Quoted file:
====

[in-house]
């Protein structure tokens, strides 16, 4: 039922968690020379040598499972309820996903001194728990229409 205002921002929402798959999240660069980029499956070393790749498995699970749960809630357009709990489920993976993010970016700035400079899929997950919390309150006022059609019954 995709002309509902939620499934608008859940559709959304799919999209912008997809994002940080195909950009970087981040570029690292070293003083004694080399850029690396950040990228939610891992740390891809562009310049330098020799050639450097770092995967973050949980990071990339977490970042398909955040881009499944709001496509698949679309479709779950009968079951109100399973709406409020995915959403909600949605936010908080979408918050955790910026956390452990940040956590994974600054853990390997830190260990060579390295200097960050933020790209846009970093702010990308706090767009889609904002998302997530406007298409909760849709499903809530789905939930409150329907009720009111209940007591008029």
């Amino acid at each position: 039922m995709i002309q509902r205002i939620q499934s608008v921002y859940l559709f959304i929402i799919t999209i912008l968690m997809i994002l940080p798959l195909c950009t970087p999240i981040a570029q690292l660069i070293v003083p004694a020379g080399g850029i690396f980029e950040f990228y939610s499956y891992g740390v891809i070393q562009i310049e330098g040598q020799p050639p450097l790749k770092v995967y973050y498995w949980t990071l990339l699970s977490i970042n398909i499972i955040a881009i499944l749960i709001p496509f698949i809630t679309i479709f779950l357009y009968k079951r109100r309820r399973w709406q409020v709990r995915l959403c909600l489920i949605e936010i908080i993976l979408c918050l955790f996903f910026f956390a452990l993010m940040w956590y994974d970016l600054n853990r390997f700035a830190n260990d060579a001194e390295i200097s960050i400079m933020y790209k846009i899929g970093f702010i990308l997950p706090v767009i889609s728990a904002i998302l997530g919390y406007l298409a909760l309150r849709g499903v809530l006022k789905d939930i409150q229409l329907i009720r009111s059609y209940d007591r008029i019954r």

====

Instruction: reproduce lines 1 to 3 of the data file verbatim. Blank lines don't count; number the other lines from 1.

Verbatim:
[in-house]
């Protein structure tokens, strides 16, 4: 039922968690020379040598499972309820996903001194728990229409 205002921002929402798959999240660069980029499956070393790749498995699970749960809630357009709990489920993976993010970016700035400079899929997950919390309150006022059609019954 995709002309509902939620499934608008859940559709959304799919999209912008997809994002940080195909950009970087981040570029690292070293003083004694080399850029690396950040990228939610891992740390891809562009310049330098020799050639450097770092995967973050949980990071990339977490970042398909955040881009499944709001496509698949679309479709779950009968079951109100399973709406409020995915959403909600949605936010908080979408918050955790910026956390452990940040956590994974600054853990390997830190260990060579390295200097960050933020790209846009970093702010990308706090767009889609904002998302997530406007298409909760849709499903809530789905939930409150329907009720009111209940007591008029």
């Amino acid at each position: 039922m995709i002309q509902r205002i939620q499934s608008v921002y859940l559709f959304i929402i799919t999209i912008l968690m997809i994002l940080p798959l195909c950009t970087p999240i981040a570029q690292l660069i070293v003083p004694a020379g080399g850029i690396f980029e950040f990228y939610s499956y891992g740390v891809i070393q562009i310049e330098g040598q020799p050639p450097l790749k770092v995967y973050y498995w949980t990071l990339l699970s977490i970042n398909i499972i955040a881009i499944l749960i709001p496509f698949i809630t679309i479709f779950l357009y009968k079951r109100r309820r399973w709406q409020v709990r995915l959403c909600l489920i949605e936010i908080i993976l979408c918050l955790f996903f910026f956390a452990l993010m940040w956590y994974d970016l600054n853990r390997f700035a830190n260990d060579a001194e390295i200097s960050i400079m933020y790209k846009i899929g970093f702010i990308l997950p706090v767009i889609s728990a904002i998302l997530g919390y406007l298409a909760l309150r849709g499903v809530l006022k789905d939930i409150q229409l329907i009720r009111s059609y209940d007591r008029i019954r």